TOKYO, Feb 28 (Reuters) - Japan's Mitsubishi UFJ Financial Group said Nobuyuki Hirano, chief of its core banking unit, will become company president -- a move that comes at time when Japanese banks are under pressure to expand further overseas, particularly in investment banking.
Hirano, 61, will replace Katsunori Nagayasu, whose tenure was marked by large-scale acquisitions in the wake of the global financial crisis.
Hirano, who has spent over a decade in the United States, is a fluent English speaker -- rare among Japanese bank executives -- and is regarded as a tough negotiator despite his soft-spoken manner.
Under Nagayasu's helm, MUFG acquired full control of California-based UnionBanCal Corp for $3.5 billion and took a 22 percent stake in Morgan Stanley for $9 billion.
MUFG, which has $2.45 trillion in assets, has like other Japanese rivals, also successfully taken advantage of its relatively sound financial base to build loans overseas as European lenders shrink their assets. It ranked No. 1 among global project finance mandated arrangers in 2012, Thomson Reuters data shows.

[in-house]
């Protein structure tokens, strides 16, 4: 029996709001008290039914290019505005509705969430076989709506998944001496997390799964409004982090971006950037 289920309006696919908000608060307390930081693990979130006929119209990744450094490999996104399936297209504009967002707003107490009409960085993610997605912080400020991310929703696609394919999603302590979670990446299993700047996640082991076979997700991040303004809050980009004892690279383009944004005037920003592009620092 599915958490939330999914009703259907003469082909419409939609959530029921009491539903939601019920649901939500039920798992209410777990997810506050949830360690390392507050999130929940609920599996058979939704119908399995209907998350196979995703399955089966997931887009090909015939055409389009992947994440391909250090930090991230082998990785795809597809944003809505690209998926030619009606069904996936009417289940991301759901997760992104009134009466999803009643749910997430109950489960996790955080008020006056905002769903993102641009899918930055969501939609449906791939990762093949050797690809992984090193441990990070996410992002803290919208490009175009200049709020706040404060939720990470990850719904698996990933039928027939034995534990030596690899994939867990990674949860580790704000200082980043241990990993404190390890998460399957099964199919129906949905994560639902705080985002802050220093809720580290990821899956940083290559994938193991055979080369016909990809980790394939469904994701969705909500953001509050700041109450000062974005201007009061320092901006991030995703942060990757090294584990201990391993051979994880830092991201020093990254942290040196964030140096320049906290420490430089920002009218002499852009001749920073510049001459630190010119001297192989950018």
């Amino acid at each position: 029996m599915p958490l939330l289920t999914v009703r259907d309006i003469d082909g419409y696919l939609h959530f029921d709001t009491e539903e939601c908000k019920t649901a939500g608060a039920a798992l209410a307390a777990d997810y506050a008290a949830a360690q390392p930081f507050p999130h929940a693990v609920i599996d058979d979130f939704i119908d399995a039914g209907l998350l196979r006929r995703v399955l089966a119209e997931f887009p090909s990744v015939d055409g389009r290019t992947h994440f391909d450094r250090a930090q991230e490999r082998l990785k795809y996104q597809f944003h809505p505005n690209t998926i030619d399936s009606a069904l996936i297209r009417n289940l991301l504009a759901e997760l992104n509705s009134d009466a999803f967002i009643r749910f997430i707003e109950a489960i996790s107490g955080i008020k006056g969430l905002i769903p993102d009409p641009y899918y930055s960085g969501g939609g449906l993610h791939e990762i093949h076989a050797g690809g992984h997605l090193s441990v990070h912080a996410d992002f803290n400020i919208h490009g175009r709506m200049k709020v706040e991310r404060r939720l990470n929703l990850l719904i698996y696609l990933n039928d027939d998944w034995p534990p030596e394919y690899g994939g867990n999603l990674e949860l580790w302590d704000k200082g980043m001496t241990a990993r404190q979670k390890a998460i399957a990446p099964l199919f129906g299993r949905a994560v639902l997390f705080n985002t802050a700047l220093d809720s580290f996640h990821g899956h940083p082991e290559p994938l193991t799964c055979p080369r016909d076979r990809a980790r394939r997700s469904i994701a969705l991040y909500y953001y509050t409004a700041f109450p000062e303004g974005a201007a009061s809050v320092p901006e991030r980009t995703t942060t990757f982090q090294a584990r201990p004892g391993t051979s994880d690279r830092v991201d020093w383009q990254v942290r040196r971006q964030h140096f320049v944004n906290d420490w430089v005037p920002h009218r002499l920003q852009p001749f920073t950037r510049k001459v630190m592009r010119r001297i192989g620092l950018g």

But the commercial loan business is only expected to take MUFG so far.
Loan demand at home is unlikely to pick up any time soon and domestic banks have amassed huge holdings of Japanese government bonds as there are not enough borrowers to absorb their piles of deposit money.
Japanese banks have a relatively limited presence in the global investment banking market, but are hoping to increase their presence in areas such as bond and share issue underwriting.
MUFG runs two investment banking joint ventures with Morgan Stanley in Japan, competing with industry heavy weights Nomura Holdings and Daiwa Securities Group Inc.
Hirano's appointment, which was widely expected, takes effect April 1.